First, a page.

Kip and I went to The Roxy last night, where on Wednesdays they have roller skating, for a birthday party. Aside from the ridiculousness of the lines (for entry, for ID check, for admission, for coat check and, finally, for skate rental) we had a good time. I had forgotten how difficult skating on the old-school style square-wheel skates, with the brown boots and orange laces, could be. I only fell down once--although it was a spectaularly theatrical fall--and, embarassingly I wasn't even skating. I was just stepping from one spot to another.
I'm always curious about how your brain tends to slow down in times like that--or, rather, it speeds up. You remember every flashing instant of the experience. In my case, the first thing was the knowledge that I was not going to be able to save myself. Then, as my feet flipped into the air and I began tumbling to the ground, I thought: "This is going to look worse than it is." And so I managed to turn my head toward my friends, who were all looking stunned and scared, their own minds working in slow-motion, unable to help (or perhaps unwilling, since everyone just sat there on their asses.)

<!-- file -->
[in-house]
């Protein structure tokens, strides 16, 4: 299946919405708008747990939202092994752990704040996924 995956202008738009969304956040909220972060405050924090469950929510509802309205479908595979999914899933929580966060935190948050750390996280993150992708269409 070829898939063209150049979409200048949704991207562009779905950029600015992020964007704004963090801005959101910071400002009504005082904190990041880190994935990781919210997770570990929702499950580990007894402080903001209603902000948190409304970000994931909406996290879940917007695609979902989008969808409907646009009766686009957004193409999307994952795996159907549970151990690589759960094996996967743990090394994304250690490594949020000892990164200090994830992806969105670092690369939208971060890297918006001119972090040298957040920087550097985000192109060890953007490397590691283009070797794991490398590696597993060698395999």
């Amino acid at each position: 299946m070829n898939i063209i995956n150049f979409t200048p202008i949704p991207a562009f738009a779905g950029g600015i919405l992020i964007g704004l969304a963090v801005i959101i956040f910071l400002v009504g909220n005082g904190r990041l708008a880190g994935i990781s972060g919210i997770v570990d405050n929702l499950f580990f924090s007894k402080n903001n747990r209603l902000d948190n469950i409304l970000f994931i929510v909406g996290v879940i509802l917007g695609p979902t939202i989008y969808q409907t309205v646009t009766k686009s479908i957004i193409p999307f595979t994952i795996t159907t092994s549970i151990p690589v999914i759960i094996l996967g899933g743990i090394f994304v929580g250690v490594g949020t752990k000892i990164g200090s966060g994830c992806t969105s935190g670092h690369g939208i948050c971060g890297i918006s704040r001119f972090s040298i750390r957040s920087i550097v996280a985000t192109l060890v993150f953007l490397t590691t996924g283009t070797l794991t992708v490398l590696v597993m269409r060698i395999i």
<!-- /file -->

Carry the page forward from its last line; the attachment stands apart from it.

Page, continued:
The place was full of New York weirdos. The guy in pants that looked like they were made from old beach towels, who skated backwards, barely moving, all night. The older couple, also skating backwards, embraced together like Tango dancers. The eighties clones, wearing sunglasses and custom skates. The security guards in white t-shirts, the young girls who looked too young to be drinking their beers. And the man in line out front, who told us that the last time he'd been to the Roxy was Gay Pride 1991.